Riding Elephants in Luang Prabang, Laos

That’s me riding an elephant somewhere near Luang Prabang in Laos. I was told that he doesn’t look as big as the elephants you see in a zoo because he used to be a work-elephant who carried logs all over the country.

Now the poor guy is made to carry silly tourists who’d like to have an “I rode an elephant” photo.

Whether this is considered a demotion in the elephant world, I do not know. Do the other elephants jeer at him saying “Belat, he’s only carrying people now”. Or do you think his tourist work improved his social status and that other elephants want to follow his footsteps?

It would be interesting to know, no? Unfortunately, I’m not versed in the language of elephants so he ignored me when I asked him about how he felt carrying tourists. Hehe. [Maybe he was saying, “Keep your dirty unwashed feet off my shoulders! You, overweight human being, you!”]

Anyhoo, probably the most remarkable thing I learned about elephants during this ride is this: Elephants can freaking climb mountains!

When the elephant guide started leading us up the mountain slope, I went, “Hey! Are we supposed to go there?” I was nervous, to be honest, but I also saw elephant droppings on the trail which assured me that these huge animals do go up that mountain.

So wonder no more why our Asian neighbors place a very high value to their elephants; they can carry loads as big as a tree and, despite their bulkiness, they are good mountain climbers too. I don’t think they can climb really steep slopes, though.

As I mentioned in an earlier post, I wanted to visit Luang Prabang to see the age-old tradition of giving early morning alms to Buddhist monks. It is an amazing sight to see hundreds of monks as they walk on the city’s main street (which was closed to traffic) to receive the offerings of locals and tourists. I’m not sure how long they’ve been doing this (maybe hundreds or thousands of years) but it is interesting to see a city that sticks to its past.

Luang Prabang is a spiritual city. You’ll be reminded of this by the countless monks in orange robes and the many monasteries around the city. The city is also noted for the French-style architectural buildings it was able to maintain and which earned it a place in the UNESCO’s list of World Heritage sites.

Because of its charm and the many things it offers to visitors, Luang Prabang is bursting with tourists. They’re all over town and they’re from all over the world. Expectedly, this opened good economic opportunities for the locals who run hotels, restaurants, bars, and travel agencies. It also created a market for pimps.

One of my guides who brought me to the elephants intimated that he can also bring me to an establishment which male tourists visit at night. A friendly local I keep bumping into was more direct when he said: “Do you want to see a pretty Laotian lady?”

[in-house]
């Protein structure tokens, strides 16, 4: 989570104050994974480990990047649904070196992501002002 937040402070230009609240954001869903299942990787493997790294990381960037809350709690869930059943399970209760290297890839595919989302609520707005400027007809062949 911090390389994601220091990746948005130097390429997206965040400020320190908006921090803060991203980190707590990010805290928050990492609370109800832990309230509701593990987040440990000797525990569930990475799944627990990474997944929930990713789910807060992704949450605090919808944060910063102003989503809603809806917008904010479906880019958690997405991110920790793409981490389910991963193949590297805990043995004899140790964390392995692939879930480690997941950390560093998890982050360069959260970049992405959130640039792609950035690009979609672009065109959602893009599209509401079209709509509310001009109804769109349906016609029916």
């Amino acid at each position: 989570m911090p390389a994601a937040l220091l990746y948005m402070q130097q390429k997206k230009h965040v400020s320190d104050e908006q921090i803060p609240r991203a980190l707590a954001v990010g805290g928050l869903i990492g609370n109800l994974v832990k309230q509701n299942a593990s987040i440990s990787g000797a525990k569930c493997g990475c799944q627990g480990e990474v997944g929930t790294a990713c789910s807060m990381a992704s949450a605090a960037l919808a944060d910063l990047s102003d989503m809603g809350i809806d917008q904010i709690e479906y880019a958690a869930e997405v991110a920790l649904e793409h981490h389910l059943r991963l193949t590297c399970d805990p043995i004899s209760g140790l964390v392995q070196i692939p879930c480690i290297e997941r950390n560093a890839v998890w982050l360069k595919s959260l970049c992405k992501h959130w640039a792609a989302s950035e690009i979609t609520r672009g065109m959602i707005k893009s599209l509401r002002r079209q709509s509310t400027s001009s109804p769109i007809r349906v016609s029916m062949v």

12 thoughts on “Riding Elephants in Luang Prabang, Laos”

  1. Hi Ping-i,
    Hehe. I can understand if elephants go that route. I only hope no ones riding them when they go amok.

    Yeah, it was fun. But they had to push me up the elephant because of my fatness 🙂

  2. One of the duties of monks in Las Vegas (as was related to me), is they are hired every now and then by the catholic diocese to count the many casino chips donated by churchgoers….so they were called Chip Monks!
    Wink! wink!

    Cheers to the weekend. Be on a few days break.

  3. If these giant animals are groomed and fed well…I don’t think they’ll go bananas at all. Same with humans. Heck, they get tired too; and who really knows the amount of weight they shoulder for hours of the day? Well, just a thought.

  4. Hi Lolo Trublue 🙂 Wehehehe, Chip Monks!

    Long time no see (read??) ah. Ang cute naman, apo mo yan?

    In one animal show where they make elephants dance and play ball, and hoolahoop, I saw a big male elephant that was so bored, and its actions was like saying, “Ano ba namang buhay ‘to, oo! Ilang taon ko nang ginagawa ‘to ah! Wala man lang bang professional development dito?” 😀

  5. Ganda: yes, he’s three years old now and I’m his sidekick. He hears “okisnana” from me every now and then one day he blurted “okisnana grandpa”! Wink2x!


  6. well what can i say it’s a very very nice blog all in all! i’m new to the blog world and been really dying to read from fellow CAR people and i’m so glad i have come across blogs from you guys!
    all in all i love the blog!
    keep it coming…
    and oh well about that elephant i think i wont dare to ride in one of them baka mag alburuto maikdag ak dat na gatinan sak-en! hehe

  7. Bill bilig,
    great to know you had the elephant ride in Laos, Had my first in Chang Rai years ago. wished to have gone to Lauang Prabang, only was able to reach the capital of Laos. would like to go back sometime


  8. Wow, Bill Bilig, galing naman nitong blogspot! Gusto ko yong labels and of course the writing. How nice of you to talk to the elephant- am sure he understood so sana nagthank you ka. I hope he (or she?) won’t get osteoporosis kasi lightweight ka compared to logs ( or are you heavier?). You see, weights make bones dense – as in, sedsedena.

  9. Belated Happy New Year to you Bill, and to your devoted followers. Hoping for a much, much better than year than 2013. Cheers!

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